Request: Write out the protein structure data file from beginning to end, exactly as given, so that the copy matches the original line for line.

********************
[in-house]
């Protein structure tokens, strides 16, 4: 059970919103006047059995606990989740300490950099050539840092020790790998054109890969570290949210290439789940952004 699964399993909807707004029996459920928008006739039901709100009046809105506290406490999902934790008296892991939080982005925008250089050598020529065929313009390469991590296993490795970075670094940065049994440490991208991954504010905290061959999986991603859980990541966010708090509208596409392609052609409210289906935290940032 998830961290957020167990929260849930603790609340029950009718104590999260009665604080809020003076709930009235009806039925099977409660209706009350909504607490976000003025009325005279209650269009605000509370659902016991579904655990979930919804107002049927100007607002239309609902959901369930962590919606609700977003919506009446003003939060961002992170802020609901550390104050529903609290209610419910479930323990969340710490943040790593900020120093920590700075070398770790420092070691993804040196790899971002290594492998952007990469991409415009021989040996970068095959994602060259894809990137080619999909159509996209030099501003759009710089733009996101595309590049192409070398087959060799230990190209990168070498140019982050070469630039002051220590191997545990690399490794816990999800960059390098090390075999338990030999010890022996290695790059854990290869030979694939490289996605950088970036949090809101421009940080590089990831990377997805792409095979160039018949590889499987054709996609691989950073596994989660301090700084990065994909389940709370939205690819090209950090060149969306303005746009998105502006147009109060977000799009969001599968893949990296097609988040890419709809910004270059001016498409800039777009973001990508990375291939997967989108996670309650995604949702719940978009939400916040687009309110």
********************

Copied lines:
[in-house]
């Protein structure tokens, strides 16, 4: 059970919103006047059995606990989740300490950099050539840092020790790998054109890969570290949210290439789940952004 699964399993909807707004029996459920928008006739039901709100009046809105506290406490999902934790008296892991939080982005925008250089050598020529065929313009390469991590296993490795970075670094940065049994440490991208991954504010905290061959999986991603859980990541966010708090509208596409392609052609409210289906935290940032 998830961290957020167990929260849930603790609340029950009718104590999260009665604080809020003076709930009235009806039925099977409660209706009350909504607490976000003025009325005279209650269009605000509370659902016991579904655990979930919804107002049927100007607002239309609902959901369930962590919606609700977003919506009446003003939060961002992170802020609901550390104050529903609290209610419910479930323990969340710490943040790593900020120093920590700075070398770790420092070691993804040196790899971002290594492998952007990469991409415009021989040996970068095959994602060259894809990137080619999909159509996209030099501003759009710089733009996101595309590049192409070398087959060799230990190209990168070498140019982050070469630039002051220590191997545990690399490794816990999800960059390098090390075999338990030999010890022996290695790059854990290869030979694939490289996605950088970036949090809101421009940080590089990831990377997805792409095979160039018949590889499987054709996609691989950073596994989660301090700084990065994909389940709370939205690819090209950090060149969306303005746009998105502006147009109060977000799009969001599968893949990296097609988040890419709809910004270059001016498409800039777009973001990508990375291939997967989108996670309650995604949702719940978009939400916040687009309110």